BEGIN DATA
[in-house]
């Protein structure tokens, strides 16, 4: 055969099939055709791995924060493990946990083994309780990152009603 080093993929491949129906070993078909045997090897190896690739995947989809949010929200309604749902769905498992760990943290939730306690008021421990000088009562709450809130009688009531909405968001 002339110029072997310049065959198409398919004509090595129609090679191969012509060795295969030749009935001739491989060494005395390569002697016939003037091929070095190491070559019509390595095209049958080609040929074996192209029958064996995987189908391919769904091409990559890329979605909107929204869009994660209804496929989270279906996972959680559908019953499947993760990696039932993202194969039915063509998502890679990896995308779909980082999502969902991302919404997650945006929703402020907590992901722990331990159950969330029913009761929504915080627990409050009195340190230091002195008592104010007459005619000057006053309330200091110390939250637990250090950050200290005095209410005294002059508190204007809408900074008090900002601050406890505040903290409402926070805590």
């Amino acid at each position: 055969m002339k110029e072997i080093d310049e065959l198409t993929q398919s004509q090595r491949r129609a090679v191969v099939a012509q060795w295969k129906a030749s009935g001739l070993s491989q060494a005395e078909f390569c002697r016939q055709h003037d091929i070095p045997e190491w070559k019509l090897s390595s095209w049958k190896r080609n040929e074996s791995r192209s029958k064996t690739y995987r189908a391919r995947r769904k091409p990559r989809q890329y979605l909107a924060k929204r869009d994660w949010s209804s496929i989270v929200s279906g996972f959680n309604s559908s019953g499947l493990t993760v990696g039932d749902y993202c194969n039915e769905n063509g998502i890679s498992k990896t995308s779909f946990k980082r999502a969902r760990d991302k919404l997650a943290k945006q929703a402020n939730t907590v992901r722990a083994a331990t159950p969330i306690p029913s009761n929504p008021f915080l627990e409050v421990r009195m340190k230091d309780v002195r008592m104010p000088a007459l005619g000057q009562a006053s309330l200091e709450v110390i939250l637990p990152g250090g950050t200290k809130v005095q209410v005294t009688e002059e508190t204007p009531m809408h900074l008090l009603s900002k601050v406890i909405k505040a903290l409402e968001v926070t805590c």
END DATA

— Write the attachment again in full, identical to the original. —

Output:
[in-house]
């Protein structure tokens, strides 16, 4: 055969099939055709791995924060493990946990083994309780990152009603 080093993929491949129906070993078909045997090897190896690739995947989809949010929200309604749902769905498992760990943290939730306690008021421990000088009562709450809130009688009531909405968001 002339110029072997310049065959198409398919004509090595129609090679191969012509060795295969030749009935001739491989060494005395390569002697016939003037091929070095190491070559019509390595095209049958080609040929074996192209029958064996995987189908391919769904091409990559890329979605909107929204869009994660209804496929989270279906996972959680559908019953499947993760990696039932993202194969039915063509998502890679990896995308779909980082999502969902991302919404997650945006929703402020907590992901722990331990159950969330029913009761929504915080627990409050009195340190230091002195008592104010007459005619000057006053309330200091110390939250637990250090950050200290005095209410005294002059508190204007809408900074008090900002601050406890505040903290409402926070805590």
């Amino acid at each position: 055969m002339k110029e072997i080093d310049e065959l198409t993929q398919s004509q090595r491949r129609a090679v191969v099939a012509q060795w295969k129906a030749s009935g001739l070993s491989q060494a005395e078909f390569c002697r016939q055709h003037d091929i070095p045997e190491w070559k019509l090897s390595s095209w049958k190896r080609n040929e074996s791995r192209s029958k064996t690739y995987r189908a391919r995947r769904k091409p990559r989809q890329y979605l909107a924060k929204r869009d994660w949010s209804s496929i989270v929200s279906g996972f959680n309604s559908s019953g499947l493990t993760v990696g039932d749902y993202c194969n039915e769905n063509g998502i890679s498992k990896t995308s779909f946990k980082r999502a969902r760990d991302k919404l997650a943290k945006q929703a402020n939730t907590v992901r722990a083994a331990t159950p969330i306690p029913s009761n929504p008021f915080l627990e409050v421990r009195m340190k230091d309780v002195r008592m104010p000088a007459l005619g000057q009562a006053s309330l200091e709450v110390i939250l637990p990152g250090g950050t200290k809130v005095q209410v005294t009688e002059e508190t204007p009531m809408h900074l008090l009603s900002k601050v406890i909405k505040a903290l409402e968001v926070t805590c």